Friday, September 12, 2014


My buddy gluten seems to have gotten a bad rap.  Recent food trends would have the average joe believing that gluten = bread = this: 
...but this demonization isn't really fair, especially for the 99% of the U.S. population not afflicted with Celiac Disease.

So, for real, what is gluten?  And why do celiacs have to avoid it?
According to the Celiac Disease Foundation, Gluten is a protein found in wheat, barley, rye and a host of whole grain foods related to wheat.  
People afflicted with Celiac Disease can't eat gluten as it provokes an autoimmune reaction that attacks the small intestine, impeding the absorption of nutrients in the body.  By eating gluten-free, celiacs prevent damage to their small intestines and related complications like osteoporosis and cancer.  Due to the ubiquity of gluten in many cuisines, gluten-free diets tend to be fairly restrictive. 

For whatever reason, "gluten-free eating" has become a trend of sorts among non-celiacs, as there is a misguided belief that this diet, while very necessary for celiacs, is a smart weight-loss choice for the average person who doesn't have Celiac Disease or wheat allergies.  It isn't.

While gluten itself doesn't have any special benefits nutritionally, many of the foods that contain gluten do.
Foods like pasta and bread (especially in their whole-grain form) contain vitamins, minerals, fiber, & iron, and are part of a healthy, balanced diet.  (And beer, which also contains gluten, is just plain fun.)

The reality is, if you don't have to eliminate gluten, you probably shouldn't.  In fact, people who needlessly eliminate gluten products from their diet run the very real risk of giving themselves nutritional deficiencies.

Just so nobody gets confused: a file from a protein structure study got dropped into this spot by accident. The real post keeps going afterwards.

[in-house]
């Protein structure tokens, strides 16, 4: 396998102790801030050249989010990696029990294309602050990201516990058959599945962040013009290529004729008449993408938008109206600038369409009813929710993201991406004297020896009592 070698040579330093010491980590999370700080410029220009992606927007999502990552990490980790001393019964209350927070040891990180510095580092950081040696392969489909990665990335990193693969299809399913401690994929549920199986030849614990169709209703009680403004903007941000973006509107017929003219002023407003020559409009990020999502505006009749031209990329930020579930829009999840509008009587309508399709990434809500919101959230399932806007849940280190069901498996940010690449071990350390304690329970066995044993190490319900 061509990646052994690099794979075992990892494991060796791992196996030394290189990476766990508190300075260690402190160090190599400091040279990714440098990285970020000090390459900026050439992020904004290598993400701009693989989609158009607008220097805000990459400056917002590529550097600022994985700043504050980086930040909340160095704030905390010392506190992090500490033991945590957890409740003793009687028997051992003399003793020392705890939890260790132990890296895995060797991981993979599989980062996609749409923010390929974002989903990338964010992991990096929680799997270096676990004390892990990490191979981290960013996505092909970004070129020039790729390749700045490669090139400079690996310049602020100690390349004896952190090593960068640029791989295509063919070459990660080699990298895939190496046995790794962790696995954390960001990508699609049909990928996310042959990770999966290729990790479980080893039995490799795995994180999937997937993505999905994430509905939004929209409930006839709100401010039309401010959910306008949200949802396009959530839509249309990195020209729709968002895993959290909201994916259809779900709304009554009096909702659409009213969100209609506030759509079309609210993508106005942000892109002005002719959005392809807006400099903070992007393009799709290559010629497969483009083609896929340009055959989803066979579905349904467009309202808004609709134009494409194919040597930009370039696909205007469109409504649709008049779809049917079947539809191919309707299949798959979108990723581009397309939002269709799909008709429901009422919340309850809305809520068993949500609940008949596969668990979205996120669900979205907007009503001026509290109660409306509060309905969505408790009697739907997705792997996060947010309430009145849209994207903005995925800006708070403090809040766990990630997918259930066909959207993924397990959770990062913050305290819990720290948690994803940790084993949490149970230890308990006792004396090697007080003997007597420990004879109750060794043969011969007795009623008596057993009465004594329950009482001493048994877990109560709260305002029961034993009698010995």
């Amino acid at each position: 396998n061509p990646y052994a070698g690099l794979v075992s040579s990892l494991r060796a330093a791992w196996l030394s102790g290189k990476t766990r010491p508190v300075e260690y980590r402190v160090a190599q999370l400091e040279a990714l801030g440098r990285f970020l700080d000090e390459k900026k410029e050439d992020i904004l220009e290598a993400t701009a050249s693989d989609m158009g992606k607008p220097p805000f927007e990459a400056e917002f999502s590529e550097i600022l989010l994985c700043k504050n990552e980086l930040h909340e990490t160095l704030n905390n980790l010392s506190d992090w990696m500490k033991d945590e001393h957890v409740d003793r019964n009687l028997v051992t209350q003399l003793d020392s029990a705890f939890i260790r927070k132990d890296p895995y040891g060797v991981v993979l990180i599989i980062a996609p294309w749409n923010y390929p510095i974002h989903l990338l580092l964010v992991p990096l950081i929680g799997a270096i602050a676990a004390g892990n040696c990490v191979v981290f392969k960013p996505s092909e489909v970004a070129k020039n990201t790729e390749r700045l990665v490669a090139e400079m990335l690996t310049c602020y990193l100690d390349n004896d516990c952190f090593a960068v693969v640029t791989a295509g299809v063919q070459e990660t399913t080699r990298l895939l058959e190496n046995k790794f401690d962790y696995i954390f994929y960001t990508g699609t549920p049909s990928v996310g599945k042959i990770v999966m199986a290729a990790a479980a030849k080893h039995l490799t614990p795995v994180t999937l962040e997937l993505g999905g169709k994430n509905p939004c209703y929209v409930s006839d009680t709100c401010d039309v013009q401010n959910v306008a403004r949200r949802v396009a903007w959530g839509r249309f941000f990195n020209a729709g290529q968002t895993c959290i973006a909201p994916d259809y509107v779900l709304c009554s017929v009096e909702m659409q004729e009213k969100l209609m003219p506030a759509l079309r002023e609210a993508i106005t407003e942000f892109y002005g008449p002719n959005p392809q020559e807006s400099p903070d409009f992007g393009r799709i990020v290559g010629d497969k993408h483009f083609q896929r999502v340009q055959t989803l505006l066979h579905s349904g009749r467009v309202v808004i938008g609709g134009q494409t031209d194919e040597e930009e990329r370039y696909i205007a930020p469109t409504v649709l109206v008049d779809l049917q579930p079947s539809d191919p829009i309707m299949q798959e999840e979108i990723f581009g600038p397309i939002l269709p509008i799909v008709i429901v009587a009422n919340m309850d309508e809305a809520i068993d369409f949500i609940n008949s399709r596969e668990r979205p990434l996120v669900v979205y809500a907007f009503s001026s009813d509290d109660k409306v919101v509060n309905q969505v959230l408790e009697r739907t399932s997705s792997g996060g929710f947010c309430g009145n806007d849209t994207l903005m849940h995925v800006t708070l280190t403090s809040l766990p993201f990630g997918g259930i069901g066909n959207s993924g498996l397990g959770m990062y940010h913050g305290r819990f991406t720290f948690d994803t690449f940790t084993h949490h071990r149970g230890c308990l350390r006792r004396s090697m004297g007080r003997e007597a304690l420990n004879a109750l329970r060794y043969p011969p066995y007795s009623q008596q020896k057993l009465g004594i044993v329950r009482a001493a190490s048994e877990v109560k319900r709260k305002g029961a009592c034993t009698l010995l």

I'm guessing there will be many non-celiacs who balk at this, citing personal weight loss as a reason for their gluten-free diet/possible sensitivity to said protein. Three things to keep in mind regarding that:

1."There's nothing magical about eliminating gluten that results in weight loss...Any of us that eliminates or removes cookies and candies from our diets, and replaces them with fruits and vegetables is going to feel better."  So sure, cut out (or at least eat fewer) cookies...because they're bad for you in general.  But don't cut out whole grains in general because doing THAT is bad for you, too.

2. Anecdotal observations are not scientific proof.  Do you think you might have Celiac Disease?  See a doctor, and get the professional help/advice you need.  Because...

3. The only way to be diagnosed with Celiac Disease is with the assistance of a medical professional, such as your gp or a gastroenterologist.

To all the celiacs out there: I'm really sorry about the cards you've been dealt.  Autoimmune disorders are a bear to deal with, and yours in particular makes things like...eating...exceedingly complicated and expensive.  I guess the one upside of the current...trendiness(?)...of your disease is that it has increased the availability of gluten-free foods, at least for the time being.  So I hope non-celiacs who partake in mindless trend-following can be helpful to you in that respect.

And if you don't have Celiac disease/sensitivity/a wheat allergy, you're very unlikely to reap any actual benefits from a gluten-free diet.  So...why would you unnecessarily give up bagels? Or beer? Or cake?
Seriously, people: cake.  CAKE! cake.

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